Thursday, March 16, 2017

Transverse load redistribution and effective shear width in reinforced concrete slabs

We recently published a paper titled "Transverse load redistribution and effective shear width in reinforced concrete slabs" in the journal Heron. Heron is a free, open access journal, managed and organized by volunteers of Delft University of Technology and TNO.

The abstract of the paper is as follows:

In slabs subjected to concentrated loads close to the support, shear is verified for two limit states: beam shear over an effective width, and punching shear on a perimeter around the concentrated load. In current practice, the beam shear strength of slabs is calculated as for beams, and thus the beneficial effects of transverse load redistribution in slabs are not considered. An experimental program was conducted at Delft University of Technology to determine the shear capacity of slabs under concentrated loads close to the support. This paper presents the results of the tests conducted on continuous slabs and slab strips. The influence of the loading sequence, size of the loaded area, moment distribution at the support and distance between the load and the support is studied and discussed with regard to the behaviour in slabs and slab strips. It is recommended to use the effective width based on a load spreading method as used in French practice. This recommendation is based on the experimental results, a statistical analysis and non-linear finite element models. The parameter analyses show an increased capacity in slabs as compared to beams as the result of transverse load distribution. The shear capacity of slabs under concentrated loads close to supports can be calculated based on the Eurocode provisions for shear over the recommended effective width.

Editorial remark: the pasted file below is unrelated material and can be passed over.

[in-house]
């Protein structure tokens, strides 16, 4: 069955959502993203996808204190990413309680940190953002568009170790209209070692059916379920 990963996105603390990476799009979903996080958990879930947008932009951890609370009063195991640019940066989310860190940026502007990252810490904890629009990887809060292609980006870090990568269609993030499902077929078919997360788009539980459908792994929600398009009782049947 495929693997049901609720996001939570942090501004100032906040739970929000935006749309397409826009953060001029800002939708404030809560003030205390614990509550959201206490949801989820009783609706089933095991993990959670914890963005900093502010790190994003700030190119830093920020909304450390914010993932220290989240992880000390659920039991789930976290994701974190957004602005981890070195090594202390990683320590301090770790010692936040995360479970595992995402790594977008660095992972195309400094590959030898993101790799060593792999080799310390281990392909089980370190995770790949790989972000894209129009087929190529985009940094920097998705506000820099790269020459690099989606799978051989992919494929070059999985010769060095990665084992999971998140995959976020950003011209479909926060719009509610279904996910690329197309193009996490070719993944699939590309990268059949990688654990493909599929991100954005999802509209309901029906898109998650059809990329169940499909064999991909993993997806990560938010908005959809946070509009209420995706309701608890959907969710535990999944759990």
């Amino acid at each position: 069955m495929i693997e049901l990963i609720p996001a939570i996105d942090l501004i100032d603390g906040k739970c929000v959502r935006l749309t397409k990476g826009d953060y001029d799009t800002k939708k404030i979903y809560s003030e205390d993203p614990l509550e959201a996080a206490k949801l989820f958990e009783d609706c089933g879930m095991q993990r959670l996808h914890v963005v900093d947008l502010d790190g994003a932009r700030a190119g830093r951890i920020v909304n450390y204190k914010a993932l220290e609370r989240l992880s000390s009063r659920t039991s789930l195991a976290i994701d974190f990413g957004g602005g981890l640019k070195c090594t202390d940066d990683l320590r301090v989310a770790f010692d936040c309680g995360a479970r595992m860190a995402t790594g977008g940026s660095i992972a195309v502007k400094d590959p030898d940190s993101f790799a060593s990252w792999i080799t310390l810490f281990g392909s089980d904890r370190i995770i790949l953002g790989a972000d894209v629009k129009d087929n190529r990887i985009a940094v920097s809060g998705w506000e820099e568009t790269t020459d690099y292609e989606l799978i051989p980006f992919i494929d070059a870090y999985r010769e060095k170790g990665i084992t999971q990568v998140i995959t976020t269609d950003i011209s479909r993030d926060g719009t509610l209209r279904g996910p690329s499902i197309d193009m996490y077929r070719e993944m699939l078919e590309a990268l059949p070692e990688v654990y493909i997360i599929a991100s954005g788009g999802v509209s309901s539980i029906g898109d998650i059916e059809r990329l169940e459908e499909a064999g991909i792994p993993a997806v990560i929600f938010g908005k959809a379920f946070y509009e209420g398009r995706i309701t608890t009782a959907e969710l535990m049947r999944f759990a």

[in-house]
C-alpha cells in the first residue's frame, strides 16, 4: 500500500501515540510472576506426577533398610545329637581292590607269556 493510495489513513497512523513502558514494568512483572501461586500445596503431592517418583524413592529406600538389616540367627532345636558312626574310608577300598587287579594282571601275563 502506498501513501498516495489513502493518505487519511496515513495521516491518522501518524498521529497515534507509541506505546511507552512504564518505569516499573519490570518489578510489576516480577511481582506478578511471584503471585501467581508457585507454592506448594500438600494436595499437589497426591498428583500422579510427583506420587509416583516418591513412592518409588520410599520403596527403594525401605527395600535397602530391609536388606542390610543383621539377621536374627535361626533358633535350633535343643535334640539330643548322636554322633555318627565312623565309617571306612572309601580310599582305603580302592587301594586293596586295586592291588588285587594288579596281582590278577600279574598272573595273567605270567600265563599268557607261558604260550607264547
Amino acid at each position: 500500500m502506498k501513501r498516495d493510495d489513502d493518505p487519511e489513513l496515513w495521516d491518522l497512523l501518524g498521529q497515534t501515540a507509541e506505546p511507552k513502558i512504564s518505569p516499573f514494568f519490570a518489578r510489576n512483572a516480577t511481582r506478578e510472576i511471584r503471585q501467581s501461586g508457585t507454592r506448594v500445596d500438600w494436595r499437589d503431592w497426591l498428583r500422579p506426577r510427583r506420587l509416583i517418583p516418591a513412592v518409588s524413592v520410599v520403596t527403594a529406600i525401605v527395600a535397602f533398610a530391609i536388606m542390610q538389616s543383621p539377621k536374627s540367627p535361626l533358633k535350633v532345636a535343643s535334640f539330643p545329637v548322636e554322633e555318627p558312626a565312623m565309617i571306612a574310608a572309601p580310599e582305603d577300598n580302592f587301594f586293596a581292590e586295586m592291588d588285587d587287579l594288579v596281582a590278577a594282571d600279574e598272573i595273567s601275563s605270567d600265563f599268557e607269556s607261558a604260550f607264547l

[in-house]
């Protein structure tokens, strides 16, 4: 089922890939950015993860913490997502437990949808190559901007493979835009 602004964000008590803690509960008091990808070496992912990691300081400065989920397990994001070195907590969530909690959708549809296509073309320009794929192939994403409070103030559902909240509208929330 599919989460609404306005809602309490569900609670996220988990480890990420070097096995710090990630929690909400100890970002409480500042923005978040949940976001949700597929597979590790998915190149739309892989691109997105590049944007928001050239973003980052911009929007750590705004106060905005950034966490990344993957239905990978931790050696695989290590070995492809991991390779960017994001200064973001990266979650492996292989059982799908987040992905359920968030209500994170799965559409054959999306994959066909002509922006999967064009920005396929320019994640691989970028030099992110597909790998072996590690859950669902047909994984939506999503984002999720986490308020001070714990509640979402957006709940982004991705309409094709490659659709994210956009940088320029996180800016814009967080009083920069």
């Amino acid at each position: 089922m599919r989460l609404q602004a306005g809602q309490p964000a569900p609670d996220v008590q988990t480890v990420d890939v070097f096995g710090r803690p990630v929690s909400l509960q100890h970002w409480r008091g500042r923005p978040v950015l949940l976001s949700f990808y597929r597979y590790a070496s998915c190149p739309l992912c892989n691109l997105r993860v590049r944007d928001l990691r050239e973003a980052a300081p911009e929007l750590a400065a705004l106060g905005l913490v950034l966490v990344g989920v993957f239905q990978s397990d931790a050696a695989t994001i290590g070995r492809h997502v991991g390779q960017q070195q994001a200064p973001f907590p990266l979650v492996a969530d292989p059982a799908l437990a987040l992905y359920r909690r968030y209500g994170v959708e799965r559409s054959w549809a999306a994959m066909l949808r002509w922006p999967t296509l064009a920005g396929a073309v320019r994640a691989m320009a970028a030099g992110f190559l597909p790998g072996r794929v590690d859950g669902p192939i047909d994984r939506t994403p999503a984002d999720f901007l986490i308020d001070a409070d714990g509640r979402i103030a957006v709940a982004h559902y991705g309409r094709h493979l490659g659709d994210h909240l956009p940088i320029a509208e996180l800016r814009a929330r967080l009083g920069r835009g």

You can access the full text of the paper here.

Tuesday, March 14, 2017

I'm Alayna Cole and This is How I Work

Today, I have the pleasure of inviting Alayna Cole to the "How I Work" series. Alayna is a doctoral candidate in Creative Arts (Creative Writing) and a lecturer in Serious Games at the University of the Sunshine Coast. She has broad research interests, but she is primarily focused on creating and analysing narratives that improve diverse representation, particularly of gender and sexuality. Her doctoral thesis—entitled Queerly Ever After—comprises a collection of reimagined fairy tales that seek to incorporate plurisexual perspectives.

Current Job: Games writer and academic (among others)
Current Location: Sunshine Coast, Queensland, Australia